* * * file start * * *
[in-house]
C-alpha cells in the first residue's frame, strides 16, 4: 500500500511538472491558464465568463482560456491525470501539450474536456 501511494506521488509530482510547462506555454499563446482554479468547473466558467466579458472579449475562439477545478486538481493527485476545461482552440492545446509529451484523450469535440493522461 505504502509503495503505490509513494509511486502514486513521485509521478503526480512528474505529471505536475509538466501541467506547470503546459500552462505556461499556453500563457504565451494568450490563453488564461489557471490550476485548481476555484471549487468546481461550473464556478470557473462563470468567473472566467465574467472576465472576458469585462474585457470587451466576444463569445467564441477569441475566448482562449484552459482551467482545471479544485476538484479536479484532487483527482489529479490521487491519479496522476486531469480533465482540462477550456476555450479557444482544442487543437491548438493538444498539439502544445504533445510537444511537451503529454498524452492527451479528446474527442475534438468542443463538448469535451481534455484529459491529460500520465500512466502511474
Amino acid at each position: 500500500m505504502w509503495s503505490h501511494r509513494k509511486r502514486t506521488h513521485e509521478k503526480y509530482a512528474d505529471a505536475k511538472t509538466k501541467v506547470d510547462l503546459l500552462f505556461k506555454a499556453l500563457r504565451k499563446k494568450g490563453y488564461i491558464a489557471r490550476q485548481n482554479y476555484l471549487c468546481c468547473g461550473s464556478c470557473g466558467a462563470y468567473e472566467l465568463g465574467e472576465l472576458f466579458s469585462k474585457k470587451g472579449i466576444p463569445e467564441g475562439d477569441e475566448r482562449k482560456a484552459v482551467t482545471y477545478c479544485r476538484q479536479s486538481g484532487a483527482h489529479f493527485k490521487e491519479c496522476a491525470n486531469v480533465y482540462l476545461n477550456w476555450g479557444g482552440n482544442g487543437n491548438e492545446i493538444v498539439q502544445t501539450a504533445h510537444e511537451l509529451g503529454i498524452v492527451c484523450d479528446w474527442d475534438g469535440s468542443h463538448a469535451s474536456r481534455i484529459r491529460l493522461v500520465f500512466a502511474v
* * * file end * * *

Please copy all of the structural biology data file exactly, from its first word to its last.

[in-house]
C-alpha cells in the first residue's frame, strides 16, 4: 500500500511538472491558464465568463482560456491525470501539450474536456 501511494506521488509530482510547462506555454499563446482554479468547473466558467466579458472579449475562439477545478486538481493527485476545461482552440492545446509529451484523450469535440493522461 505504502509503495503505490509513494509511486502514486513521485509521478503526480512528474505529471505536475509538466501541467506547470503546459500552462505556461499556453500563457504565451494568450490563453488564461489557471490550476485548481476555484471549487468546481461550473464556478470557473462563470468567473472566467465574467472576465472576458469585462474585457470587451466576444463569445467564441477569441475566448482562449484552459482551467482545471479544485476538484479536479484532487483527482489529479490521487491519479496522476486531469480533465482540462477550456476555450479557444482544442487543437491548438493538444498539439502544445504533445510537444511537451503529454498524452492527451479528446474527442475534438468542443463538448469535451481534455484529459491529460500520465500512466502511474
Amino acid at each position: 500500500m505504502w509503495s503505490h501511494r509513494k509511486r502514486t506521488h513521485e509521478k503526480y509530482a512528474d505529471a505536475k511538472t509538466k501541467v506547470d510547462l503546459l500552462f505556461k506555454a499556453l500563457r504565451k499563446k494568450g490563453y488564461i491558464a489557471r490550476q485548481n482554479y476555484l471549487c468546481c468547473g461550473s464556478c470557473g466558467a462563470y468567473e472566467l465568463g465574467e472576465l472576458f466579458s469585462k474585457k470587451g472579449i466576444p463569445e467564441g475562439d477569441e475566448r482562449k482560456a484552459v482551467t482545471y477545478c479544485r476538484q479536479s486538481g484532487a483527482h489529479f493527485k490521487e491519479c496522476a491525470n486531469v480533465y482540462l476545461n477550456w476555450g479557444g482552440n482544442g487543437n491548438e492545446i493538444v498539439q502544445t501539450a504533445h510537444e511537451l509529451g503529454i498524452v492527451c484523450d479528446w474527442d475534438g469535440s468542443h463538448a469535451s474536456r481534455i484529459r491529460l493522461v500520465f500512466a502511474v